The term learning loss refers to “any specific or general loss of knowledge and skills or to reversals in academic progress, most commonly due to extended gaps or discontinuities in a student’s education.” The most common cause of learning loss is missing school. Missing school days impedes skill improvement and leads to a reduction in the learning levels of students. One Swiss psychologist, Jean Piaget, who is known for his contribution to the field of knowledge about how children learn, has explained that students learn through assimilating new information to old information. For example, children learn math in stages. At each grade level, they build on what they know to learn new math skills. Students are assimilating their math skills to the new information. When information is lost (missed school days), students have difficulty understanding the new materials because there is no prior knowledge to connect. It is like trying to build a house with no foundation. According to 2021 research conducted by the National Bureau of Economic Research (NBER), remote learning had a negative impact on students’ test scores in English language arts (ELA) and math in all 12 states studied. Declines in scores were smaller for students who continued in-person learning. Passing rates in math declined by 14.2 percentage points on average. The math decline was 10.1 percentage points smaller for districts with full in-person learning. The scores varied by state. Virginia and California students, for example, had 100 percent virtual learning time during the pandemic, and experienced a 32 percent drop in math test scores during the 2020-2021 school year compared to the 2018-2019 school year. Wyoming and Florida students had the most in-person learning and dropped only 2.3% in English (Halloran et al., 2021). It is critical to understand the learning loss that occurred as a result of the pandemic in order to understand how to help students recover.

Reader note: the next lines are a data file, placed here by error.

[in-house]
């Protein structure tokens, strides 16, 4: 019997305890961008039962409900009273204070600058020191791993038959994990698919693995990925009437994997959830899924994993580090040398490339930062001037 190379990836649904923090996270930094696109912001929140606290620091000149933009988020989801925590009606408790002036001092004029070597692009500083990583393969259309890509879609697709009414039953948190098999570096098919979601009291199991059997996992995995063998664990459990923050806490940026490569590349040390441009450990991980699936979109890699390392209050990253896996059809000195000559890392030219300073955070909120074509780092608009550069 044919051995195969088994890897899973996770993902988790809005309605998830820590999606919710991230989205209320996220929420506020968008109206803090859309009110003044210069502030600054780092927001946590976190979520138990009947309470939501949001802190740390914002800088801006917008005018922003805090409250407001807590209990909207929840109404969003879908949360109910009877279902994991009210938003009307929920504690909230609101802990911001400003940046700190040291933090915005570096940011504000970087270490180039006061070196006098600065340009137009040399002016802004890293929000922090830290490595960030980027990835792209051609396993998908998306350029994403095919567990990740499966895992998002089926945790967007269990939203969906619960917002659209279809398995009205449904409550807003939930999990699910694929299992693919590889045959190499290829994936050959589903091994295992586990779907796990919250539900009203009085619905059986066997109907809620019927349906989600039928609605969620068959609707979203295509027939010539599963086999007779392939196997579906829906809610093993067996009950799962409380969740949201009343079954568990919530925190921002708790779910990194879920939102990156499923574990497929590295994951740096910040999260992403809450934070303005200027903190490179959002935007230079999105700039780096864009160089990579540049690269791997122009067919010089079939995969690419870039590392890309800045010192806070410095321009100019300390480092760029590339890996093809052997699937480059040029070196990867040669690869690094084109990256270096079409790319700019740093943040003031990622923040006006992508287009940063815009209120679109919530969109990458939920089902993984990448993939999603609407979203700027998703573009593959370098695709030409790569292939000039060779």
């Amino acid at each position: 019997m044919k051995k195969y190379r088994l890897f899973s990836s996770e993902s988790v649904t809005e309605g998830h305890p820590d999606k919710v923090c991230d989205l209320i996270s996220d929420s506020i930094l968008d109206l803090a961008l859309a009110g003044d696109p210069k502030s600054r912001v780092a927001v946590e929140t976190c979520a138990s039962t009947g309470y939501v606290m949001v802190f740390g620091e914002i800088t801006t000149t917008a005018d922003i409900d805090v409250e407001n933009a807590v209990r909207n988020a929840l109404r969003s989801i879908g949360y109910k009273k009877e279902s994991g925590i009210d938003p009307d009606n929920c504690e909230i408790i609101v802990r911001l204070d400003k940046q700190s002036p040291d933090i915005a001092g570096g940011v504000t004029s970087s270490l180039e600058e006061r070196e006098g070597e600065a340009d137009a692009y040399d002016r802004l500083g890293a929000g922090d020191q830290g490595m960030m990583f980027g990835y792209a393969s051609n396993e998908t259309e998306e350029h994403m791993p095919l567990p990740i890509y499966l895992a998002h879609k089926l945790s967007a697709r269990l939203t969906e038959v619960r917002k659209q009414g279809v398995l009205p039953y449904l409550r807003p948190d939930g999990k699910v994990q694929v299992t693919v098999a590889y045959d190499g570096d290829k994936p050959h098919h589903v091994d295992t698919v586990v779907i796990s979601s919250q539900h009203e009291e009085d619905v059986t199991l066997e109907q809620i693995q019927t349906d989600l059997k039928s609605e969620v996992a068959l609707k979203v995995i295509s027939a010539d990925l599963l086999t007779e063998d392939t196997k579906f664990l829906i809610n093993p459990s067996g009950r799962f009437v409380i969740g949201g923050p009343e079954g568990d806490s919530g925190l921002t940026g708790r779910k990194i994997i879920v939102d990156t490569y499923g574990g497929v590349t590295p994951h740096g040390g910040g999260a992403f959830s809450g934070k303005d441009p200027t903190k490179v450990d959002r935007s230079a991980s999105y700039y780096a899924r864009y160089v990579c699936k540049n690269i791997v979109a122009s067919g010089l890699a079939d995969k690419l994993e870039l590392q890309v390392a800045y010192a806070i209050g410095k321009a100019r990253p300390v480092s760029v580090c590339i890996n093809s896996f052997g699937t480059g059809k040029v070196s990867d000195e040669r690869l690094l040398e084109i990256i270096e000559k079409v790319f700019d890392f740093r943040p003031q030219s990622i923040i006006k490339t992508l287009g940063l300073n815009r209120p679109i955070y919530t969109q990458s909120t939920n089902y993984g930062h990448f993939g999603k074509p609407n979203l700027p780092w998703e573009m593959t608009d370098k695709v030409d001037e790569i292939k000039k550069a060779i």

A 2021 report conducted by Stanford University estimated that student learning loss in classrooms across the country ranged from 57 to 183 days in math and from 136 to 232 days in reading during the spring of 2020. The 2021 report also documents a decline in learning for at-risk students. In 2019, 58 percent of at-risk students were reading at or above their grade levels; in spring 2021, just 31 percent were reading at their grade level. Research studies have found that children who do not read proficiently by the end of third grade are four times more likely to drop out of school than proficient readers. In addition, low literacy levels are strongly associated with unemployment, poverty, and crime. According to the National Adult Literacy Association, 70 percent of all incarcerated adults cannot read at a 4th-grade level.